is a disease in which cancer cells grow in the lungs.
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Lung cancer occurs when cells in the lung divide without control or order. Normally, cells divide in a regulated manner. If cells keep dividing uncontrollably when new cells are not needed, a mass of tissue forms, called a growth or tumor. The term cancer refers to malignant tumors, which can invade nearby tissues and can spread to other parts of the body. A benign tumor does not invade or spread.
Lung cancers that start in the lungs are divided into two types:
- Non-small cell lung cancer—This type generally grows and spreads more slowly. Non-small cell lung cancer accounts for the majority of the lung cancer cases that are diagnosed each year in the United States.
The most common types of non-small cell lung cancer are squamous cell cancer and adenocarcinoma.
- Small cell lung cancer—This type generally grows more quickly. It is more likely to spread to other parts of the body.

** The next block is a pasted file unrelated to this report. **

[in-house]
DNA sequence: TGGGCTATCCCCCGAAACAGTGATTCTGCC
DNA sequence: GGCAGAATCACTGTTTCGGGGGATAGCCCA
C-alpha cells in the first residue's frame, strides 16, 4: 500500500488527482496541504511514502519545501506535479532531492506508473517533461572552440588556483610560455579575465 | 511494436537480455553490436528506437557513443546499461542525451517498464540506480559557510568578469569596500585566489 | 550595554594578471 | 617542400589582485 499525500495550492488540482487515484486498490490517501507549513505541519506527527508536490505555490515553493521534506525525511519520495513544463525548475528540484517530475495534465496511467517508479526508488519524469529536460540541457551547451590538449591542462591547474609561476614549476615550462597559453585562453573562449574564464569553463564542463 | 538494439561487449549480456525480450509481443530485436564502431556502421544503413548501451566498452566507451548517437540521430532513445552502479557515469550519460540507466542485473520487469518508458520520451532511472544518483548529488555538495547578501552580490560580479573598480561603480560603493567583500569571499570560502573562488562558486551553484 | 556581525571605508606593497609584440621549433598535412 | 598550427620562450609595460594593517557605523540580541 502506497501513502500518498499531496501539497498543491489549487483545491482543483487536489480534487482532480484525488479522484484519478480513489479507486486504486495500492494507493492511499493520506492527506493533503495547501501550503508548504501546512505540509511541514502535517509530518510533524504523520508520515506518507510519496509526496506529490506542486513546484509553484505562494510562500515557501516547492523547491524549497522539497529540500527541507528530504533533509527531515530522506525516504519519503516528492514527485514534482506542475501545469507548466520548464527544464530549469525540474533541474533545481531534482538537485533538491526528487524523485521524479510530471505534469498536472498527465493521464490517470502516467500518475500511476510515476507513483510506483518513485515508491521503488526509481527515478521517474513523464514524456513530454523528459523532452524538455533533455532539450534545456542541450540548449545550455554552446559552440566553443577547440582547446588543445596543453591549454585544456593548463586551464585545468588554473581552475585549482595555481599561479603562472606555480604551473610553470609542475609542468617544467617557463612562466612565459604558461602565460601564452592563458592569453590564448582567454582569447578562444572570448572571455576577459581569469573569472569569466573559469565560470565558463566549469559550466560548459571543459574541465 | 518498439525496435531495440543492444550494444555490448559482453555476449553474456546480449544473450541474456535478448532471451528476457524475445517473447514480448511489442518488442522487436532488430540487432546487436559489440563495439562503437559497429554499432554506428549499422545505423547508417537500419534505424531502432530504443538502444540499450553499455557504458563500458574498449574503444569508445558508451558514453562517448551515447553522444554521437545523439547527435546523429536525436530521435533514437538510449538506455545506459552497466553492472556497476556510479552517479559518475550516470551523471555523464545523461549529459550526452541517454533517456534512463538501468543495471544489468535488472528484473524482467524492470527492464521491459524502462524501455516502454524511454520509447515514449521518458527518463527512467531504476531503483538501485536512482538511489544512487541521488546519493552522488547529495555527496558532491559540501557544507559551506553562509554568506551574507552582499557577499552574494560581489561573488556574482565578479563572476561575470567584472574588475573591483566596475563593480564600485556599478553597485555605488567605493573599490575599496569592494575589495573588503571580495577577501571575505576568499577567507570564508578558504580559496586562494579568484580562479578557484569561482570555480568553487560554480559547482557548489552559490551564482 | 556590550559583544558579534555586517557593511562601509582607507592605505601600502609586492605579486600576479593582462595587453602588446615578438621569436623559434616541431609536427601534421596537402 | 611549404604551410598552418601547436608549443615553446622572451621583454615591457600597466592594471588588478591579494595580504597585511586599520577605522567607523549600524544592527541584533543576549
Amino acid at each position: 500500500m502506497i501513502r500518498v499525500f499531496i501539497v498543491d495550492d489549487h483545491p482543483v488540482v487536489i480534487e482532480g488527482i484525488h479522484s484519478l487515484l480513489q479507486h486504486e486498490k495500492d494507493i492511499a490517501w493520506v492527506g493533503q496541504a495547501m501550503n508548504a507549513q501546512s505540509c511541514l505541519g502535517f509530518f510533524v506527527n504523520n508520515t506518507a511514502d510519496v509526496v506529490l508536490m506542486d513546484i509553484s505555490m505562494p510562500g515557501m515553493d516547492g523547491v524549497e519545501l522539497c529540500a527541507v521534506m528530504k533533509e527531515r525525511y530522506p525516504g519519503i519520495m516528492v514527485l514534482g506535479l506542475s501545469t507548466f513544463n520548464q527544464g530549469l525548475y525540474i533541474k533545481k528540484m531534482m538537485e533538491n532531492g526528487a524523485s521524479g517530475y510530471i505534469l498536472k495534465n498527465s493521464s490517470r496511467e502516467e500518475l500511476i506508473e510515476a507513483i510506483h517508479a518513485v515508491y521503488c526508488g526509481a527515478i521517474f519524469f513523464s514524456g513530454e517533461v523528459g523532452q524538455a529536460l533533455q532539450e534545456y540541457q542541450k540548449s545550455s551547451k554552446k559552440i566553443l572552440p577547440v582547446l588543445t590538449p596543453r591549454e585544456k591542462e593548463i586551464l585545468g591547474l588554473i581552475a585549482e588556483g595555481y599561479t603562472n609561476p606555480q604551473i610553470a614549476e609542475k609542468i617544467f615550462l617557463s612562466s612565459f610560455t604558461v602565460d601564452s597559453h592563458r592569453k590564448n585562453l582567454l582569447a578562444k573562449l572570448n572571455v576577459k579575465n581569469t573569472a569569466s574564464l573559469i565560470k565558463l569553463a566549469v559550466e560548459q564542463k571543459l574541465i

Most cases of
lung cancer are associated with
tobacco use, such as:
- First- or second-hand cigarette smoke
- Pipe or cigar smoking, chewing tobacco
While most cases of lung cancer are due to smoking, a percentage of people with lung cancer have never smoked, nor have they been exposed to secondhand smoke.
General information about non-small cell lung cancer. National Cancer Institute website. Available at:
. Accessed September 28, 2012.
Lung cancer (non-small cell) overview. American Cancer Society website. Available at:
. Updated February 23, 2012. Accessed September 28, 2012.
Last reviewed September 2013 by Igor Puzanov, MD
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